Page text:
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Prison Punch

'Orange is the New Black' author Piper Kerman talks life behind bars and the need for prison reform

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MADE FOR TV Piper Kerman says the hit Netflix series isn't an accurate portrayal of her own life.
  • MADE FOR TV Piper Kerman says the hit Netflix series isn't an accurate portrayal of her own life.

After serving 13 months in prison, Piper Kerman left hungry for two things. The first? A slice of pizza. The second? A drive to tell the diverse and often heartbreaking stories of the women she met while serving time at a federal correctional facility in Danbury, Connecticut.

"It was really clear to me that there was a great interest in what happens behind the walls of prisons and jails," Kerman recalls by phone. "It is a very hidden, very intentionally hidden world."

These stories, along with her own, became the best-selling 2010 memoir Orange is the New Black: My Year in Women's Prison. The title is familiar for fans of the Netflix original Orange is the New Black, a brutal, racy, darkly funny and highly addictive series that's become a much-buzzed-about hit after its premiere earlier this year. Kerman speaks Nov. 18 at Sonoma State University.

Created by Jenji Kohan—producer of the controversial Showtime series Weeds—the show revolves around Piper Chapman, an affluent and privileged Park Slope denizen sentenced to 15 months for a low-level, ten-year-old drug offense. While in her early twenties, just like Kerman, Piper Chapman became romantically involved with an older, sophisticated woman who happened to work for an international drug cartel. Also like Kerman, a one-time rash decision to carry drug money across international borders ends in a money laundering and drug trafficking conviction.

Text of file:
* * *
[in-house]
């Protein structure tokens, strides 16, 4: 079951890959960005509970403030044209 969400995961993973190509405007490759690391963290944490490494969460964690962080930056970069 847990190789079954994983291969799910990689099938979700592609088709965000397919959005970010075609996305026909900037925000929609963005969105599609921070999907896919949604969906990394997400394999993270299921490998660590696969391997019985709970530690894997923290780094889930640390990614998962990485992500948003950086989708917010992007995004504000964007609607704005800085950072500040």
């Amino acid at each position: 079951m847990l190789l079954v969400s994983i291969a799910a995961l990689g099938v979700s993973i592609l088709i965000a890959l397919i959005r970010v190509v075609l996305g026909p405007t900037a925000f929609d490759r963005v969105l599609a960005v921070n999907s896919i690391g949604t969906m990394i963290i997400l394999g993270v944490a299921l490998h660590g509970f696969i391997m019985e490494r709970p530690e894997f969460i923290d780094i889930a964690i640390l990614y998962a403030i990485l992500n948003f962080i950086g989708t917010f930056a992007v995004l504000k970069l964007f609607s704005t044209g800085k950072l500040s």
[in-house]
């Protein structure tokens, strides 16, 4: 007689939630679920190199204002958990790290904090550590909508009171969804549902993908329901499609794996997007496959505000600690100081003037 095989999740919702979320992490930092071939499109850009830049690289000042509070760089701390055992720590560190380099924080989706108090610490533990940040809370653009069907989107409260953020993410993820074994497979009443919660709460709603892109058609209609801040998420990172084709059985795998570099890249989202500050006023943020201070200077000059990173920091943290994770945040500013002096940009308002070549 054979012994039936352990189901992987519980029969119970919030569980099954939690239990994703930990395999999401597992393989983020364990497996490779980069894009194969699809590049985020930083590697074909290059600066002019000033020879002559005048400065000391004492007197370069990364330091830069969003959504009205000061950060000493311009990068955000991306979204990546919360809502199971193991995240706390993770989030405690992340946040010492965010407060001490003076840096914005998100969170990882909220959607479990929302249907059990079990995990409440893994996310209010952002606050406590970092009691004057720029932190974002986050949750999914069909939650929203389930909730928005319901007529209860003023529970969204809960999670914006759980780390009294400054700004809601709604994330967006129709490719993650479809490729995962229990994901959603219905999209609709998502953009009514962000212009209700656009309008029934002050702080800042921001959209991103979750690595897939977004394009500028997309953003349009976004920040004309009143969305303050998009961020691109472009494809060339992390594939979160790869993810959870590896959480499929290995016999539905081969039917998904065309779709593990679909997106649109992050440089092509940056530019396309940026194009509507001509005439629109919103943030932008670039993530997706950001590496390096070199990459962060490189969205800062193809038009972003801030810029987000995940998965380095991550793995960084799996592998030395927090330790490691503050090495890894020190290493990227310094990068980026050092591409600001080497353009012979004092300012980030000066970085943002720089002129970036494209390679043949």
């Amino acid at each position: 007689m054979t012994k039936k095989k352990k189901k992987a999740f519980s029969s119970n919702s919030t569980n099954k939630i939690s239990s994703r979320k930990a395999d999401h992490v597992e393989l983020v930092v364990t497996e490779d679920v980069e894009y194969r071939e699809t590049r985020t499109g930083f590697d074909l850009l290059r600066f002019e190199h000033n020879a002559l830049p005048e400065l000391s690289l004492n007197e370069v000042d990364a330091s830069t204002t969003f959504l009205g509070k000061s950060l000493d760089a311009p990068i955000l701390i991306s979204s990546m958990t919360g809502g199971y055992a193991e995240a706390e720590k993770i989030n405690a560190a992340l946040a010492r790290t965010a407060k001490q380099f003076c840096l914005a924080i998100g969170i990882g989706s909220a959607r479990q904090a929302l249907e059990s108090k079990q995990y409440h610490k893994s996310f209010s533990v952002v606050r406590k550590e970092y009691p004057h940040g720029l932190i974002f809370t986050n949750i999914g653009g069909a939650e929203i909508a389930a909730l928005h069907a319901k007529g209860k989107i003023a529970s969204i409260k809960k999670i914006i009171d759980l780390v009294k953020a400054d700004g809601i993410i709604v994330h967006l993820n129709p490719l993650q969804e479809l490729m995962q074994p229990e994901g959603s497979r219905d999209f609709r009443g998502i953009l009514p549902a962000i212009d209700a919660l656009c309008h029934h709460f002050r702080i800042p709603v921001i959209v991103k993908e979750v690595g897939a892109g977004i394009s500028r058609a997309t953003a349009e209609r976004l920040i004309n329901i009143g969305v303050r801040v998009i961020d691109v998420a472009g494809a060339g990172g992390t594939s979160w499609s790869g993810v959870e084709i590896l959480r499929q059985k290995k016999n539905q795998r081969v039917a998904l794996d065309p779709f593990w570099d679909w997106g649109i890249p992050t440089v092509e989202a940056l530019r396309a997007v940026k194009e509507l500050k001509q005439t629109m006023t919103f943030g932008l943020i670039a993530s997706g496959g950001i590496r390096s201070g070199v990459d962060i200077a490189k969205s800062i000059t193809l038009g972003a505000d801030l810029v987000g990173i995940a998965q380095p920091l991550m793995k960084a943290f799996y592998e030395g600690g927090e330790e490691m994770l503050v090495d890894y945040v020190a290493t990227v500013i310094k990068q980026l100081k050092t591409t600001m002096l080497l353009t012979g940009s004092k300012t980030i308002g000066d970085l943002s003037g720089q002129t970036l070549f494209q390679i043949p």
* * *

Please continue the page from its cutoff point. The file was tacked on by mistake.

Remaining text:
The show is lauded for the racial, sexual and socio-economic diversity of its cast, while simultaneously critiqued for employing a white woman as the entry point into a marginalized prison society, a charge that Kohan responded to in an NPR interview. "In a lot of ways Piper was my Trojan Horse," Kohan told Terri Gross on Fresh Air. "You're not going to go into a network and sell a show on really fascinating tales of black women, and Latina women, and old women and criminals. But if you take this white girl, this sort of fish out of water, and you follow her in, you can then expand your world and tell all of those other stories."

What the show does incredibly well is capture the humanity and the multi-layered narratives of America's fastest growing prison population. The number of incarcerated women has grown 646 percent between 1980 and 2010. Most are low-level offenders who've made serious mistakes but pose little threat of violence, says Kerman. Also, 80 percent of criminal defendants are too poor to afford a lawyer, leading to serious questions about the inequity of access to justice and fairness in sentencing.

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